and then go back into his face to render the expression more. This will be the key to my image, so I want to put some extra love into it.

Kick undo
Ctrl/Cmmd+Z just isnt worth your time. Learn to make strong and confident decisions and your art will improve tremendously. Dont rely on going back in time to save things. Make them right the first time, or paint right over it. Youll learn more from your mistakes by facing them instead of running from them.

Im far enough into the piece to start adding colour and spice it up a bit. I put a colour layer on top of my black and white image and apply a quick wash of browns, blues and reds. The palette is rather intuitive at this point; I just try to have a nice contrast between cools and warms, to make the forms read better. I flatten the layers again.


I realise that the armour sucks. So what? I just paint over it. To always stick to one idea is like driving a truck against a wall. If you can make a decision during your process that makes your painting look better in your eyes, but it means destroying what youve already created, then by all means do so, no matter how attached you are to a detail in the first piece. Attaching yourself to a piece of art or a single detail breeds stagnation. A

All that glitters

Now that I have my expression for the character down and the mood captured to a certain extent, I want to flesh out some other areas. I focus on the arms, define the sword at the back a little more and keep working on the armour.


I put more definition into the armour plates and add a dash of red as a colour variation to the background. I add scratches to the armour to give the character more story. What is this guy about? Why is he so angry? A lot of questions shoot through my mind and help me define the characteristics more.

I quickmask the figure, desaturate the background a little and use the Hue slider to push towards a deeper red. I grab a Texture brush to paint some more interesting clouds for the background. I use the Dodge tool to enhance the highlights on the characters armour,

Are you talking to me?


February 2007

In depth No fear to create

rules 13 No I move back into the painting
again, defining the arm in the front more and putting some attention into the sword. Overall, I want to give my character a supernatural sort of feel, so I keep my skin tones pale and dominated by neutrals. The red variations towards the hands work as a temperature shift to make the arm as a whole visually more appealing. Next, I throw a light purple overlay layer on top of my painting to put more colour variation into the lit areas, then I flatten the image. This entire process continues to be intuitive. Im following no plan or set of rules. Im just applying what I like and taking away what I dislike, so the rendering never becomes boring. This mindset keeps me fresh throughout the entire image creation process and I dont fall prey to getting lost in my details.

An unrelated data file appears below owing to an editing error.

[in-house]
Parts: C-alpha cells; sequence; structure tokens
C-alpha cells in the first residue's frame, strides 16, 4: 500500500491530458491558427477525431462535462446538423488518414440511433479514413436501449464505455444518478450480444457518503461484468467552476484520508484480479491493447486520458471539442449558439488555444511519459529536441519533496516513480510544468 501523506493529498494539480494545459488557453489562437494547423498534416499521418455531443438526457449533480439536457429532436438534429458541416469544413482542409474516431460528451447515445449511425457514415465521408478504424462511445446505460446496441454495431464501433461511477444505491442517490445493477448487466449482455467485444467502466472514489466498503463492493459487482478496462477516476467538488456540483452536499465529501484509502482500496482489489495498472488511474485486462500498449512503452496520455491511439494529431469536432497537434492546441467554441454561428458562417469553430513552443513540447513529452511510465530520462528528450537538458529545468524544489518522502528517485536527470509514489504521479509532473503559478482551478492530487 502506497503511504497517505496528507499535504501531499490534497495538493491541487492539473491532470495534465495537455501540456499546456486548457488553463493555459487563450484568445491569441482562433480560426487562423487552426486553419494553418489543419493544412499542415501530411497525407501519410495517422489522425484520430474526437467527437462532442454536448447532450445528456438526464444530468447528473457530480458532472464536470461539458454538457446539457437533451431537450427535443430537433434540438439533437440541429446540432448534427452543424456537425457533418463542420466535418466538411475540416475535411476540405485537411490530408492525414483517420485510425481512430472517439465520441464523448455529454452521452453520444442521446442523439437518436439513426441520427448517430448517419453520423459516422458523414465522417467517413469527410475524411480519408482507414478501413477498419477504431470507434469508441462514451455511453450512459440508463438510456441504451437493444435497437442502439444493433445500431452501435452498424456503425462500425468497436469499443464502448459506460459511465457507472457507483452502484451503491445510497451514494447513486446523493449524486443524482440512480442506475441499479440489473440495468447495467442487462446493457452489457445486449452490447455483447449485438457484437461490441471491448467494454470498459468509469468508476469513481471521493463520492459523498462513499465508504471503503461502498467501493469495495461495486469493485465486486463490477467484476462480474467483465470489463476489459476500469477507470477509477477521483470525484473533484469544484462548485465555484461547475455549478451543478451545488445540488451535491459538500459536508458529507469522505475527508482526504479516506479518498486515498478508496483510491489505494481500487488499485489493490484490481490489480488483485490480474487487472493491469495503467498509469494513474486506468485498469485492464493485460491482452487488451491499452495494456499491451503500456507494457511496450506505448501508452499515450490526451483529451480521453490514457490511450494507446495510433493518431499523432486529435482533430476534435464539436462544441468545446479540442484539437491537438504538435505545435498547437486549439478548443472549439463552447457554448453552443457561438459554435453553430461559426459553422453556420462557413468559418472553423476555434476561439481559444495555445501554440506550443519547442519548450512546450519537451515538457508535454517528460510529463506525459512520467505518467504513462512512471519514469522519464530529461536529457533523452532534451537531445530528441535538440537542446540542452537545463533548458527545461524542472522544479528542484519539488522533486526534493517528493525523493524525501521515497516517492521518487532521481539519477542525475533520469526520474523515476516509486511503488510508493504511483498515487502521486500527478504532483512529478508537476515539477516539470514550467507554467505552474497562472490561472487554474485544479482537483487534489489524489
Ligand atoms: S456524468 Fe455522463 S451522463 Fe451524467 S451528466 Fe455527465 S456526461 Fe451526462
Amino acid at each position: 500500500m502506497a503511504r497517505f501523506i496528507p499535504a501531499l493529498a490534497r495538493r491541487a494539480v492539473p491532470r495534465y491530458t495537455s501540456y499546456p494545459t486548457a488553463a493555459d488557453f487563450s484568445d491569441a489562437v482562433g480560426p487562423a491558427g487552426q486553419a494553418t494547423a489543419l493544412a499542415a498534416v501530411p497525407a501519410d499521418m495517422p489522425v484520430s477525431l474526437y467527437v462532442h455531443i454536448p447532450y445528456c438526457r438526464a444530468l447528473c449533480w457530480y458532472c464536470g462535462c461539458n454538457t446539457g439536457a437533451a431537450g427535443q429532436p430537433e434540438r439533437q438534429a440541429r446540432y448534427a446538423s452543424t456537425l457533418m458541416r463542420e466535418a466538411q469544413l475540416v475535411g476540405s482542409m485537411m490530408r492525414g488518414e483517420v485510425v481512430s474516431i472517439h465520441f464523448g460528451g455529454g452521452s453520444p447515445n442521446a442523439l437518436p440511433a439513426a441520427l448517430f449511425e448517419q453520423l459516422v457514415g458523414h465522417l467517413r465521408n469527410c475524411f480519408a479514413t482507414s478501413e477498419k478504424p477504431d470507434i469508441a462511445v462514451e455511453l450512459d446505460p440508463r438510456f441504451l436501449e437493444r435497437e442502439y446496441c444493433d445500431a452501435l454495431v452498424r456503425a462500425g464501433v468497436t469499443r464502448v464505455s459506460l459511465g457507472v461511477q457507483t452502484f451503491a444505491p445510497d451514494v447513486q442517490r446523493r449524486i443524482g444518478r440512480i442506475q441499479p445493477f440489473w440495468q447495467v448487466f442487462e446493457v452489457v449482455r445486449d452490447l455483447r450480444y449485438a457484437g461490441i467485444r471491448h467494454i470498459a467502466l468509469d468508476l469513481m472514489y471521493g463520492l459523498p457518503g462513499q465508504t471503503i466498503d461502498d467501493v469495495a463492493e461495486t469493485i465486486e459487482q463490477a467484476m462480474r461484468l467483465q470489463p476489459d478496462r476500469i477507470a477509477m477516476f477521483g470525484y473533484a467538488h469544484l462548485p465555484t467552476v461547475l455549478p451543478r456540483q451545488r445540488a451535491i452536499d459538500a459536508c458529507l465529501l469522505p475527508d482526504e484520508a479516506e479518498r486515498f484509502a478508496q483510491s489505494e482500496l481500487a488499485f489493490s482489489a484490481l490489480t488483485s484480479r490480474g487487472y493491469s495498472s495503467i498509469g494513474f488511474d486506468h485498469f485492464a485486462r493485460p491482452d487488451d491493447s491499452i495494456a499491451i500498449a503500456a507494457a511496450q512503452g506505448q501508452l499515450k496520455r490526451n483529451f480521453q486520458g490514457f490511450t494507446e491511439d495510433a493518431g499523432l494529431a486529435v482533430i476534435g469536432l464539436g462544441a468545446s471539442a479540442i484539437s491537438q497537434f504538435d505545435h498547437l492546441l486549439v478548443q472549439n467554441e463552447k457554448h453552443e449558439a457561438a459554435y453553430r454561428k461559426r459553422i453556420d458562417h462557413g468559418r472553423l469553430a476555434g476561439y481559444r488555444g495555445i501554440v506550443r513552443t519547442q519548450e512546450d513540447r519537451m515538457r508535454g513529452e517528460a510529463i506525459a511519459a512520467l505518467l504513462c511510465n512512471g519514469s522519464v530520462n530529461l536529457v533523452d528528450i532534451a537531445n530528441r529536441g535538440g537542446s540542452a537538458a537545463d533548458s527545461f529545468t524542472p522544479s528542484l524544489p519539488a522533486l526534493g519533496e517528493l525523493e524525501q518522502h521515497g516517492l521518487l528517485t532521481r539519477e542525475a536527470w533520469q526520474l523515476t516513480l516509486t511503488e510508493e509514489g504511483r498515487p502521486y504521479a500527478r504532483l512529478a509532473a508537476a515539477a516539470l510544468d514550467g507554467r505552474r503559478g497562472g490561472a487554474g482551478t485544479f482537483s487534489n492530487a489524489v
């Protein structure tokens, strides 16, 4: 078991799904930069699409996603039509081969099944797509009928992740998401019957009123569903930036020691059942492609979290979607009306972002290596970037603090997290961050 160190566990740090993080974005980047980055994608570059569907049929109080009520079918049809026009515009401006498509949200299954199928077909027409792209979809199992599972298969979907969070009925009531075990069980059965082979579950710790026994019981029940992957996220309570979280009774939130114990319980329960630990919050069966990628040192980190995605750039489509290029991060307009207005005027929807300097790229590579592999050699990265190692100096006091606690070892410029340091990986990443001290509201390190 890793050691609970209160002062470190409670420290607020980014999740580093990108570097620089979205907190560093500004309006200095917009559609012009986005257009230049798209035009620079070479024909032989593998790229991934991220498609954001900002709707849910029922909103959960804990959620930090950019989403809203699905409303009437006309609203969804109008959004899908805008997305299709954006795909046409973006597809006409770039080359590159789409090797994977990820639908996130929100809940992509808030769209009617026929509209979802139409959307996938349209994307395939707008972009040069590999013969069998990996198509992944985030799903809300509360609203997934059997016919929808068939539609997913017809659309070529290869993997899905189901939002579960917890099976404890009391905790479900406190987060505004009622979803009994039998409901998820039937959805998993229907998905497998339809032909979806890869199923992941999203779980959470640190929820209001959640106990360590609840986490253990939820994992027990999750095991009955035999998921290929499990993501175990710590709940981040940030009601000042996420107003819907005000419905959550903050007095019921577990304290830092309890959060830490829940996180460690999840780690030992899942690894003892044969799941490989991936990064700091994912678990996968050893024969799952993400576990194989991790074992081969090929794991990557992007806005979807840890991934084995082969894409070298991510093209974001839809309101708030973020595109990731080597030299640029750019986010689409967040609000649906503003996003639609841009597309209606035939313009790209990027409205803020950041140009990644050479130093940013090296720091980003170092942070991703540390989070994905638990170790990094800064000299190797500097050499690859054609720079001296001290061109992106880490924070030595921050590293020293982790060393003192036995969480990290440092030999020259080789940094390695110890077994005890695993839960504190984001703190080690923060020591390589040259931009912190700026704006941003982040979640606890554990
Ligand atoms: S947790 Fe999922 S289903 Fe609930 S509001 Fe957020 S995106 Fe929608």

change 10 Embrace The character now carries a

secondary sword in his other hand and I apply another red splash with a Texture brush to the background. I use the Dodge tool to make it juicy and pop. But Im running out of space here, so I copy my image on to a new layer, flip it around, then scale it until I have new room to enlarge the entire composition. Again, change is a constant factor in my work and I embrace that feeling.

brush 14 One The next thing I do is add some

veins to increase the surface texture of the arm, since its one of the more important compositional elements of the painting. I try to emulate all kinds of surfaces and textures by just using one brush (default Charcoal). I always enjoy a challenge in art and I try to avoid using shortcuts as much as possible. I firmly believe that great art doesnt depend on the medium used, or the perfect brush for every situation, but on the will to create believable images. I know people who can make great art with a pen on toilet paper all that matters is how willing you are to make it look right.